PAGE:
Autonomic Nervous System

Overview
  • The Autonomic Nervous System (ANS) is the portion of the peripheral nervous system that regulates subconscious control of visceral organs. The ANS is split into two anatomically distinct subsystems known as the sympathetic nervous system and parasympathetic nervous systems that tend to exert reciprocal regulatory functions on innervated organs. Here we talk about basic themes of the autonomic nervous system and connect to more specific features of the sympathetic and parasympathetic nervous systems, their component neurons, and and the basic classes of autonomic neurotransmitter receptors.
Basic Control
  • The overarching control of the ANS is carried out by the central nervous system in a variety of centers. The majority of control is likely carried out by the hypothalamus although additional important loci exist within the spinal cord and brain stem. Although functionality of the ANS is not dependent on higher cortical centers, the cortex can also modulate ANS output.
Basic Physiological Anatomy
  • Anatomy
    • All autonomic pathways from the CNS to the innervated organ are composed of two-neuron systems. This stands in contrast to skeletal motor pathways in which a single neuron composes the entire pathway.
    • The cell body of the first neuron, termed the "Preganglionic Neuron", resides within the CNS. Its axons synapse on the cell body of the second neuron, termed the "Postganglionic Neuron", within autonomic ganglia located outside the CNS. The axons of the Post-ganglionic Neuron then directly innervate the target organ.
    • However, the locations of the pre- and post-ganglionic neurons are distinct between the sympathetic and parasympathetic systems. Sympathetic ganglia tend to lie close to the CNS and thus are composed of short preganglionic neurons and long postganglionic neurons that travel the bulk of the distance to target organs. In contrast, PNS ganglia tend to lie adjacent or directly within the target organs; consequently, preganglionic neurons are long whereas postganglionic neurons are often microscopic in length.
  • Neurotransmitters and Receptors
    • All autonomic ganglia, whether of the sympathetic or parasympathetic, are functionally similar. All preganglionic neurons secrete acetylcholine (Ach) which binds nicotinic receptors on the surface of the postganglionic neurons. Binding of Ach on the nicotinic receptor is excitatory at the ganglion and results in firing of the postganglionic neurons.
    • However, the neurotransmitters secreted by the post-ganglionic neurons of the sympathetic and parasympathetic systems differ. All parasympathetic postganglionic fibers secrete acetylcholine. Additionally, the receptor on all parasympathetic target organs is the muscarinic receptor.
    • In contrast, the vast majority of sympathetic post-ganglionic fibers secrete norepinephrine and their target organs display a wide variety of different norephinephrine receptors that include Alpha1, Alpha2, Beta1, and Beta2 Receptors. It should be pointed out that a small minority of postganglionic sympathetic fibers, specifically to the sweat glands, do secrete acetylcholine and in this situation the acetylcholine receptor on the target organ is the muscarinic receptor.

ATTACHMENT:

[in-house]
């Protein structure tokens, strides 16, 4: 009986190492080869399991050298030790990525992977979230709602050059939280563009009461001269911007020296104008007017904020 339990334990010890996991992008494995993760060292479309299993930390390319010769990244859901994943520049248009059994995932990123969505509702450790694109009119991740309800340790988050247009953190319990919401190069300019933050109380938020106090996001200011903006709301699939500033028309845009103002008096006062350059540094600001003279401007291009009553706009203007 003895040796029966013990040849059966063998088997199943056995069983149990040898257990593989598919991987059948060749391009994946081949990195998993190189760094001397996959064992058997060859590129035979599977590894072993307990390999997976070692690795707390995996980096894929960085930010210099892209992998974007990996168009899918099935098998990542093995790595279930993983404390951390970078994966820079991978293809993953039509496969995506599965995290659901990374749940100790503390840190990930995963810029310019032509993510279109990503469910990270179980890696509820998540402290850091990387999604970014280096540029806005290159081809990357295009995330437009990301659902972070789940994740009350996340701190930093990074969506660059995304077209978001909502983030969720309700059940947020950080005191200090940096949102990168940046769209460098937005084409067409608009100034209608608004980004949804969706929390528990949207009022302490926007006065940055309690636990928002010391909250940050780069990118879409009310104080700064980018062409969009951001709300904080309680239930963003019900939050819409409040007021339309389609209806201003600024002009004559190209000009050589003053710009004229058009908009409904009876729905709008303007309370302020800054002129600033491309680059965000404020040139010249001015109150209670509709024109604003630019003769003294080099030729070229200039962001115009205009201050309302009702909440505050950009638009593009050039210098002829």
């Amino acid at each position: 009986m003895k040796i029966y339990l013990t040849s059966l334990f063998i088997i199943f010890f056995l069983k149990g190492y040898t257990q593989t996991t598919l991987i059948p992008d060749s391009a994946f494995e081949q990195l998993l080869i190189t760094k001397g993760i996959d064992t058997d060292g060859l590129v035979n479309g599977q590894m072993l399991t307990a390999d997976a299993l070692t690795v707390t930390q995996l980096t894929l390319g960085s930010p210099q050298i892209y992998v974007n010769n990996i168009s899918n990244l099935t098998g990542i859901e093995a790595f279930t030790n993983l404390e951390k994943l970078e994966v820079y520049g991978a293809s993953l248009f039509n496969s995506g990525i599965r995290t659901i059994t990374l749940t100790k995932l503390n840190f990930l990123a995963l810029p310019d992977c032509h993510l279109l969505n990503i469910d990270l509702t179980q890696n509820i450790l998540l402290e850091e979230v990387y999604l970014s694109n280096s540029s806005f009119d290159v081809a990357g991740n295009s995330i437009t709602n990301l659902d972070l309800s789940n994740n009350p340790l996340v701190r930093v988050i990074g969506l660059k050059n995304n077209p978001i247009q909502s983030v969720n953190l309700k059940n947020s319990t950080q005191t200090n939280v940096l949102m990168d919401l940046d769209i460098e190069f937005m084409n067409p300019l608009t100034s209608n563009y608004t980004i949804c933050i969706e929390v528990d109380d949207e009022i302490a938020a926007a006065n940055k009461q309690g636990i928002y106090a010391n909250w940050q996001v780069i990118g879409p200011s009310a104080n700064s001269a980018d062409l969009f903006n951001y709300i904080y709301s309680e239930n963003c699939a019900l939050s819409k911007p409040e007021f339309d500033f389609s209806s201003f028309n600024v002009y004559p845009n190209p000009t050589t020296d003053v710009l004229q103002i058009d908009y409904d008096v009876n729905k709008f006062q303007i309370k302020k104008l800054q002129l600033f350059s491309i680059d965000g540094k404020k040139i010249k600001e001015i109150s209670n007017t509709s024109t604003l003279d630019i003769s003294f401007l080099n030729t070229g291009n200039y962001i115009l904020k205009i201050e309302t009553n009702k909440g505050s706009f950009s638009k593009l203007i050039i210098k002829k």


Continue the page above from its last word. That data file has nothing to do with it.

Basic Functionality
  • The ANS serves to control a wide variety of visceral functions in the absence of conscious control. Nearly all major organs are innervated by autonomic fibers and in most cases by both sympathetic and parasympathetic pathways. The physiological effect that sympathetic and parasympathetic systems exert on any particular organ does not follow a clear system; however, in nearly all cases the sympathetic and parasympathetic pathways exert opposing physiological changes in the organ. We will briefly outline these opposing functions here; however, they are discussed in substantially more detail in the respective sympathetic nervous system and parasympathetic nervous system sections.
  • We should also point out that the sympathetic and parasympathetic systems are not simply "off" in the resting state; rather, these pathways exert baseline "tone" at all times. Consequently, control of an organ is not solely achieved by simply activating one or the other pathway, but is rather accomplished by increasing the activity of one while inhibiting the baseline "tone" of the other.
Specific Functionality
  • Overview
  • Eye
    • Sympathetic: Dilates the pupil
    • Parasympathetic: Contracts the pupil and promotes convexity of the lens.
  • Glands
    • Sympathetic: Inhibits secretion from most glands by causing vasoconstriction; however, increases secretion from sweat glands
    • Parasympathetic: Promotes secretion from nasal, lacrimal, salivary, intestinal glands.
  • GI System
    • Sympathetic: Reduces peristalsis and increases sphincter tone
    • Parasympathetic: Increases peristaliis and reduces sphincter tone
  • Heart
    • Sympathetic: Increases heart rate and contractility
    • Parasympathetic: Reduces heart rate and contractility
  • Vasculature
    • Sympathetic: Promotes vasoconstriction to increase total peripheral resistance, promotes venoconstriction to enhance preload on the heart
    • Parasympathetic: Almost no effect on the vasculature
  • Kidney
    • Sympathetic: Promotes salt retention.
Subtopics